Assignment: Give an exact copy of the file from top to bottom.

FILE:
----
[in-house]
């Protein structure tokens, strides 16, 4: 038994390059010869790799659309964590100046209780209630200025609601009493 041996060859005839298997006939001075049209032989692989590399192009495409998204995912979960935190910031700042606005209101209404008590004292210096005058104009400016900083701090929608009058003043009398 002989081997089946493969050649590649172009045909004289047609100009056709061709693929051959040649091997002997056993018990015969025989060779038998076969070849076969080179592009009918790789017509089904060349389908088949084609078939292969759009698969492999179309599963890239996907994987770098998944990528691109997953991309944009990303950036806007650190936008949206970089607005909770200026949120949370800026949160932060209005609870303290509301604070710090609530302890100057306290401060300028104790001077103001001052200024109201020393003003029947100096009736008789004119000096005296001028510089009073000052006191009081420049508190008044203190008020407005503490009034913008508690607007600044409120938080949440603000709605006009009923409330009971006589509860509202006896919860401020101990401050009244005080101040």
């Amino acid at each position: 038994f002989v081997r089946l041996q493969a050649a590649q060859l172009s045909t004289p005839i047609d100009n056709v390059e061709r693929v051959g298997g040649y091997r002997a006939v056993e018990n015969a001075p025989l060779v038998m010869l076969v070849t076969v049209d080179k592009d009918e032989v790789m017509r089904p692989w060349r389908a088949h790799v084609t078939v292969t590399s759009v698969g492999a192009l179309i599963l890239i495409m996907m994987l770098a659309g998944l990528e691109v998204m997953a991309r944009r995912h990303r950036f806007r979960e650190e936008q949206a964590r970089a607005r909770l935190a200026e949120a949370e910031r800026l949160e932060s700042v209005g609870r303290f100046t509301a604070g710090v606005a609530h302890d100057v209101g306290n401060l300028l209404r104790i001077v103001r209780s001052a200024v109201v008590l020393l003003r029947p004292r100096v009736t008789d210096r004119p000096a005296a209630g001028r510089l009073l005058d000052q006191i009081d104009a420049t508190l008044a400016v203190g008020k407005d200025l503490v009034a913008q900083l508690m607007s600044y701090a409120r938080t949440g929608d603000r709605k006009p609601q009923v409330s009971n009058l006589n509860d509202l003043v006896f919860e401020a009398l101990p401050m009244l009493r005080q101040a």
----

[in-house]
């Protein structure tokens, strides 16, 4: 038994390059010869790799659309964590100046209780209630200025609601009493 041996060859005839298997006939001075049209032989692989590399192009495409998204995912979960935190910031700042606005209101209404008590004292210096005058104009400016900083701090929608009058003043009398 002989081997089946493969050649590649172009045909004289047609100009056709061709693929051959040649091997002997056993018990015969025989060779038998076969070849076969080179592009009918790789017509089904060349389908088949084609078939292969759009698969492999179309599963890239996907994987770098998944990528691109997953991309944009990303950036806007650190936008949206970089607005909770200026949120949370800026949160932060209005609870303290509301604070710090609530302890100057306290401060300028104790001077103001001052200024109201020393003003029947100096009736008789004119000096005296001028510089009073000052006191009081420049508190008044203190008020407005503490009034913008508690607007600044409120938080949440603000709605006009009923409330009971006589509860509202006896919860401020101990401050009244005080101040």
């Amino acid at each position: 038994f002989v081997r089946l041996q493969a050649a590649q060859l172009s045909t004289p005839i047609d100009n056709v390059e061709r693929v051959g298997g040649y091997r002997a006939v056993e018990n015969a001075p025989l060779v038998m010869l076969v070849t076969v049209d080179k592009d009918e032989v790789m017509r089904p692989w060349r389908a088949h790799v084609t078939v292969t590399s759009v698969g492999a192009l179309i599963l890239i495409m996907m994987l770098a659309g998944l990528e691109v998204m997953a991309r944009r995912h990303r950036f806007r979960e650190e936008q949206a964590r970089a607005r909770l935190a200026e949120a949370e910031r800026l949160e932060s700042v209005g609870r303290f100046t509301a604070g710090v606005a609530h302890d100057v209101g306290n401060l300028l209404r104790i001077v103001r209780s001052a200024v109201v008590l020393l003003r029947p004292r100096v009736t008789d210096r004119p000096a005296a209630g001028r510089l009073l005058d000052q006191i009081d104009a420049t508190l008044a400016v203190g008020k407005d200025l503490v009034a913008q900083l508690m607007s600044y701090a409120r938080t949440g929608d603000r709605k006009p609601q009923v409330s009971n009058l006589n509860d509202l003043v006896f919860e401020a009398l101990p401050m009244l009493r005080q101040a």